That’s how influential the 26-year-old playmaker has been for the Crusaders in their tilt for a fourth straight title, and he was again in the thick of things against the Highlanders.
He scored one try, assisted another, contributed a further 12 points off the boot and ran for 94 metres, making three clean breaks – one of which was key to George Bridge’s first try and another that should have been finished by Bryn Hall – in doing so.
Add to that his nine tackles from 11 attempts and turnover steal to boot, and the statistics sheet alone indicates how valuable a player Mo’unga is to both the Crusaders and New Zealand rugby.
That’s not even taking into account the intangibles, like his composure on the ball, ability to control the game and innate vision, and it’s a mix of all those factors that has led many nationwide to call for him to start at the All Blacks’ No. 10.
Peter Umaga-Jensen (Hurricanes)
Speaking of All Blacks selection, is it too late in Super Rugby Aotearoa for new bolter contenders to state their case for a national call-up?
That seems to be what young Hurricanes midfielder Peter Umaga-Jensen is doing at the moment, as he continued his good form that first skyrocketed against the Crusaders two weeks ago and carried it into Saturday’s clash with the Chiefs.
Within half an hour, the nephew of former All Blacks captain Tana Umaga had bagged a brace of tries, with his bulking 1.87m, 102kg frame difficult for the Chiefs to contain.
Don't be surprised to hear calls for Peter Umaga-Jensen to earn a surprise call-up to the All Blacks squad in the wake of the Hurricanes' #SuperRugbyAotearoa clash with the Chiefs. #HURvCHI https://t.co/UiZguPgqfA
— RugbyPass (@RugbyPass) August 8, 2020
In scoring his second, Umaga-Jensen showed he isn’t just a one-trick pony, as it was his pace, vision and distribution that put Wes Goosen into space down the sideline, while it was his follow up play to support his wing that earned him the try.
With Ngani Laumape likely to be out for quite some time with his broken forearm, could Umaga-Jensen be a wildcard replacement for his franchise teammate in Foster’s 35-man squad?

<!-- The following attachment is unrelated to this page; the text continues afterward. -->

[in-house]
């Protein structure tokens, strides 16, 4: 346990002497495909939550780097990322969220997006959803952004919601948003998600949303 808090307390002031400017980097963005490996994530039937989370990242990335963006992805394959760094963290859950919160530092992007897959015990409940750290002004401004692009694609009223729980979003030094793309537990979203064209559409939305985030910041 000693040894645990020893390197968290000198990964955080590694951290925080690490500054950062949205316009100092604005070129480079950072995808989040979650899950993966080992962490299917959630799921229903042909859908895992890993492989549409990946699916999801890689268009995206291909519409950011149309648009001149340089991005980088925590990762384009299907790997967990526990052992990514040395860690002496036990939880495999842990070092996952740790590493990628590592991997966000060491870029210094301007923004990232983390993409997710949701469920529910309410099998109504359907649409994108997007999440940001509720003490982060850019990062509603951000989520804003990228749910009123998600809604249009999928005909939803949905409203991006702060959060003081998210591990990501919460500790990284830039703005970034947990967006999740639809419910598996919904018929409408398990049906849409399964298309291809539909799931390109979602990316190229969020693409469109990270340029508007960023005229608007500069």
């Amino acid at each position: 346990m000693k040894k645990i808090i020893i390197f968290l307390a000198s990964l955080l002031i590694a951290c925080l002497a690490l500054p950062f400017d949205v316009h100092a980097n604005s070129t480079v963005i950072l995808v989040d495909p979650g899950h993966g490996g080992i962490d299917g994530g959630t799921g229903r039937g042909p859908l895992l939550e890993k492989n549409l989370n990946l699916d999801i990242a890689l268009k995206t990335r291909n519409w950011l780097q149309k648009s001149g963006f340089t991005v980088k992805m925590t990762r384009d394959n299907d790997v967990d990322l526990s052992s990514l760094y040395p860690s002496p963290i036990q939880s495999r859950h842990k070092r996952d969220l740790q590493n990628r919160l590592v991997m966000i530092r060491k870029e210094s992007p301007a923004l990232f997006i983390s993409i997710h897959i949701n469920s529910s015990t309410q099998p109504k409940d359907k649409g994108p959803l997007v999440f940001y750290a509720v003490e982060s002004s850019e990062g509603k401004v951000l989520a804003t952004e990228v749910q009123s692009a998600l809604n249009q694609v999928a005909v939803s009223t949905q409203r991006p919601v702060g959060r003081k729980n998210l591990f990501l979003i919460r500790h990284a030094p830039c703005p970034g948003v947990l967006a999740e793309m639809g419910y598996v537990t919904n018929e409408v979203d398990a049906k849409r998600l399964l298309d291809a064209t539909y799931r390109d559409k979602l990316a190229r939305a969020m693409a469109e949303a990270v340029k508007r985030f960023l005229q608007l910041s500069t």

Josh Ioane (Highlanders)
One man who did a world of wonder to advancing his All Blacks selection prospects over the weekend was Josh Ioane, who earned his second straight start for the Highlanders since a lengthy injury lay-off.
His performance against the Crusaders showed no signs of rustiness, though, as he emulated his opposite Mo’unga in the way he played.
Ioane found gaps that few others would have been able to identify, let alone exploit, but that’s exactly what the one-test All Blacks playmaker did to devastating effect.
Born in Auckland but playing for Otago, Josh Ioane has opened up about how he feels playing for the South Island in the upcoming North vs South clash.https://t.co/GO0RqCLcUq
— RugbyPass (@RugbyPass) August 5, 2020
Whether it was his vision, footwork or passing skill set, the 25-year-old ran the Crusaders amuck, registering 89 running metres, three clean breaks, nine defenders beaten, two offloads and seven points from the boot.
The potential he wields is undeniable, and one would think he’s shown enough of it to win a re-call back into Foster’s squad after missing last year’s World Cup, but Ioane will have one more game in Highlanders colours to state his case against the Hurricanes next week.